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Year : 2020  |  Volume : 68  |  Issue : 11  |  Page : 2383-2384

Commentary: Impact of the COVID-19 pandemic on digital eye strain in children

Narayana Nethralaya Eye Institute, Bangalore, Karnataka, India

Date of Web Publication26-Oct-2020

Correspondence Address:
Dr. Chaitra Jayadev
Vitreo-Retina Consultant, Narayana Nethralaya Eye Institute, 121/C, Chord Road, Rajajinagar, Bangalore - 560 010, Karnataka
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Source of Support: None, Conflict of Interest: None

DOI: 10.4103/ijo.IJO_3028_20

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How to cite this article:
Jayadev C, Sarbajna P, Vinekar A. Commentary: Impact of the COVID-19 pandemic on digital eye strain in children. Indian J Ophthalmol 2020;68:2383-4

How to cite this URL:
Jayadev C, Sarbajna P, Vinekar A. Commentary: Impact of the COVID-19 pandemic on digital eye strain in children. Indian J Ophthalmol [serial online] 2020 [cited 2022 Sep 28];68:2383-4. Available from: https://www.ijo.in/text.asp?2020/68/11/2383/299075

The authors have highlighted the impact of increasing usage of digital devices during the ongoing COVID-19 pandemic on ocular health in an online survey conducted for adults.[1] Whereas there is no arguing about the ill-effects of this phenomenon in adults owing to changes forcefully affected by the lockdown, an equally or perhaps a more vulnerable cohort that is silently suffering this onslaught of increased digital device use, are children. Children today are growing up in an increasingly visually demanding world. Electronic devices, video games, e-readers, tablets, and laptops, and the ubiquitous mobile phone were already exploited for entertainment and leisure. The COVID-19 pandemic has increased this burden by leaving schools with no choice but to adapt to e-learning platforms. Children now spend an average of 8–12 h a day on some form of digital device. This has increased the threat of digital eye strain (DES), making it an emerging public health problem with an estimated prevalence in the community reported between 22.3% and 39.8%.[2]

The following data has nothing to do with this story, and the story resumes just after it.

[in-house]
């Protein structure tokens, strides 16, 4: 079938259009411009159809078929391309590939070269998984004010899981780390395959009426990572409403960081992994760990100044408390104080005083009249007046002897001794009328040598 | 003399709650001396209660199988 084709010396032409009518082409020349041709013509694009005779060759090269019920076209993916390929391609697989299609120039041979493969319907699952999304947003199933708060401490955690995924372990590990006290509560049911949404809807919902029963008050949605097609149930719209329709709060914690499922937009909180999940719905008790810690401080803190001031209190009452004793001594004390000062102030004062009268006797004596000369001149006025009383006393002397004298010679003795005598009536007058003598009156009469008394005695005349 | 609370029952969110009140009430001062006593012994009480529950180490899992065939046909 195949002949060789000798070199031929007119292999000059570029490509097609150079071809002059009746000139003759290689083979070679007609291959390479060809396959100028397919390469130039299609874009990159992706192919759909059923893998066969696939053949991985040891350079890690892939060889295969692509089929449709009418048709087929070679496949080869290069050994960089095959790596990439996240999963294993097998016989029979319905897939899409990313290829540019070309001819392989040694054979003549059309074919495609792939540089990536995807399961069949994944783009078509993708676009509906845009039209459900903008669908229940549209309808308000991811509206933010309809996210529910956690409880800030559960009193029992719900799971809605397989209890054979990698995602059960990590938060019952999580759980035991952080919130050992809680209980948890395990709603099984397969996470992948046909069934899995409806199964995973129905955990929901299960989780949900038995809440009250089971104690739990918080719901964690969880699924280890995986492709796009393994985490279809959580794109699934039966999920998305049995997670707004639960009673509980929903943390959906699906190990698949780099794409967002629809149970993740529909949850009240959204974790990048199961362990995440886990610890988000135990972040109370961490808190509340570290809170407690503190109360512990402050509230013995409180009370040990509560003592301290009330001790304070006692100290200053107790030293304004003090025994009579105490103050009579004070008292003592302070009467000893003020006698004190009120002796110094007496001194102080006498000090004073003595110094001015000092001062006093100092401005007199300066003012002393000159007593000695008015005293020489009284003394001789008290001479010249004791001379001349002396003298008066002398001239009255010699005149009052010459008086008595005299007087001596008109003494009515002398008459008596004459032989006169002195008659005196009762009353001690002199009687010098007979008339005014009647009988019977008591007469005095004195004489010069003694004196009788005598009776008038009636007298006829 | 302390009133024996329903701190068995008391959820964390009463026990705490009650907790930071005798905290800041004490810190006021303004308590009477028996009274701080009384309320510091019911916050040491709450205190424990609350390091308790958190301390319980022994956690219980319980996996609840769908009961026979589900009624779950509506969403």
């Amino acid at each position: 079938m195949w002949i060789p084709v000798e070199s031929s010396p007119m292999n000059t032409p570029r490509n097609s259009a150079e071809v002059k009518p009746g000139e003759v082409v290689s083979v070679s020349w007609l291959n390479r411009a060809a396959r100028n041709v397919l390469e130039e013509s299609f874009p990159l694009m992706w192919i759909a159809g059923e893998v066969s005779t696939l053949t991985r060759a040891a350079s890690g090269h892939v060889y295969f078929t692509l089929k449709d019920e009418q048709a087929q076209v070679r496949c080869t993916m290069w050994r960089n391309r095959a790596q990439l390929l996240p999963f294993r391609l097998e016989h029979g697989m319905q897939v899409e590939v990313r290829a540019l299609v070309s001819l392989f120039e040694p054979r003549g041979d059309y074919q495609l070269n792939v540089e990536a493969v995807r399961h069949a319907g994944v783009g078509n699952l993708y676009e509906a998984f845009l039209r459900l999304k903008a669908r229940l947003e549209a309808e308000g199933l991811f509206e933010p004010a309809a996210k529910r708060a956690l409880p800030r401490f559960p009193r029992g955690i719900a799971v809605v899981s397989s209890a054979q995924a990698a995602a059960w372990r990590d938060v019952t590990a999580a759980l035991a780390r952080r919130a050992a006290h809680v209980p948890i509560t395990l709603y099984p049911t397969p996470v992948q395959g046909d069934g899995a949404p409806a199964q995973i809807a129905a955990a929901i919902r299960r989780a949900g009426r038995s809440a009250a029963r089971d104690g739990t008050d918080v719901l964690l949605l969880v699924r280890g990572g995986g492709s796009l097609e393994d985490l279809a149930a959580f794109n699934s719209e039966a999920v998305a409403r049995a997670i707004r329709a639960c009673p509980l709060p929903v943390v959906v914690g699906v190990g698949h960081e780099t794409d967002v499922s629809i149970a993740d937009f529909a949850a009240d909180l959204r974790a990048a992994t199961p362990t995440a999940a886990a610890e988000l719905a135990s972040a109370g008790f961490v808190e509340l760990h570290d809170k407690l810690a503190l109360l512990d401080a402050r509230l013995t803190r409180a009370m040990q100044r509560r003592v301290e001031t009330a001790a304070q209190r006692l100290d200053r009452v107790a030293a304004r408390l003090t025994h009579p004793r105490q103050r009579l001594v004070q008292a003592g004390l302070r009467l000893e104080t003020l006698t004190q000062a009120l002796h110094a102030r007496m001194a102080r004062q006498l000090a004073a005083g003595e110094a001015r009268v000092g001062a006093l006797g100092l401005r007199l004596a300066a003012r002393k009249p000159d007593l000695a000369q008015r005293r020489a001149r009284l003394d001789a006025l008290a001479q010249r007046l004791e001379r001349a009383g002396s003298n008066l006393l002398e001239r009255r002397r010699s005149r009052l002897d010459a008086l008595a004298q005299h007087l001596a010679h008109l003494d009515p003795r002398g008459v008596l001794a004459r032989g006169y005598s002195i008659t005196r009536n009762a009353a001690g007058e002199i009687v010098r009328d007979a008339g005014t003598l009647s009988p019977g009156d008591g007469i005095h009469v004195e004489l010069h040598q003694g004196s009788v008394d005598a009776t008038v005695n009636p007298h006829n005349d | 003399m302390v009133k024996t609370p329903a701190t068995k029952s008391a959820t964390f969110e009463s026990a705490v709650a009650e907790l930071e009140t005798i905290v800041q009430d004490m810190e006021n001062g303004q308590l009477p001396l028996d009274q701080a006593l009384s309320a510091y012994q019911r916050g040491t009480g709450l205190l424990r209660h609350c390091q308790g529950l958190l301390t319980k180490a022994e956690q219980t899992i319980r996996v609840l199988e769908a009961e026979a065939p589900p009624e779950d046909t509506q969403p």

Our group has reported that approximately 80% of outpatient visits in the pediatric ophthalmology department in March and April 2020 (at the start of the lockdown) were refractive errors, of which 79% were for myopia.[3] With no definitive end in sight for the pandemic, we are potentially facing an explosive scenario of this “quarantine myopia.” There are predictions of a worsening of the myopic epidemic worldwide and is estimated that over 50% of the world's population will have myopia by 2050.[4] Besides myopic progression, accommodative dysfunction in children is also on the rise due to digital device usage.[5] Accommodation spasm and sudden onset esotropia are important causes. The former presents with an acute, rapid increase in myopia and requires dynamic, cycloplegic retinoscopy, and a comprehensive assessment of the binocular visual field. Receded near the point of convergence, large near exophoria, reduced near the point of accommodation, and lag of accommodation greater than +1.25 diopter sphere demand further assessment for nonstrabismic binocular vision dysfunction.[6] Vision therapy plays a significant role in managing these anomalies.

We have been using three exercises in our practice to manage accommodative dysfunction in children with good results. 1) The Lens Flipper at a distance of 0.4 m [Figure 1] – flip and re-flip a set of +2.0/−2.0D lens flipper ensuring that the text is clear with each flip.[7] 2) The Hart Chart—a pair of similar charts, one at 6 m [Figure 2]a and the other at 40 cm [Figure 2]b are read alternately with one eye occluded. This improves focus for both near and far.[8] 3) Brock String [Figure 3]—a white string (3–10 feet long) with 3–5 beads of different colors. One end of the Brock string is held at the tip of the nose while the other is tied to a fixed point.[9] The child is asked to fixate on one of the further beads to begin with and should see one bead (indicating focus to a single point). The next step is to alternate from bead to bead, working closer and back to exercise the convergence muscles.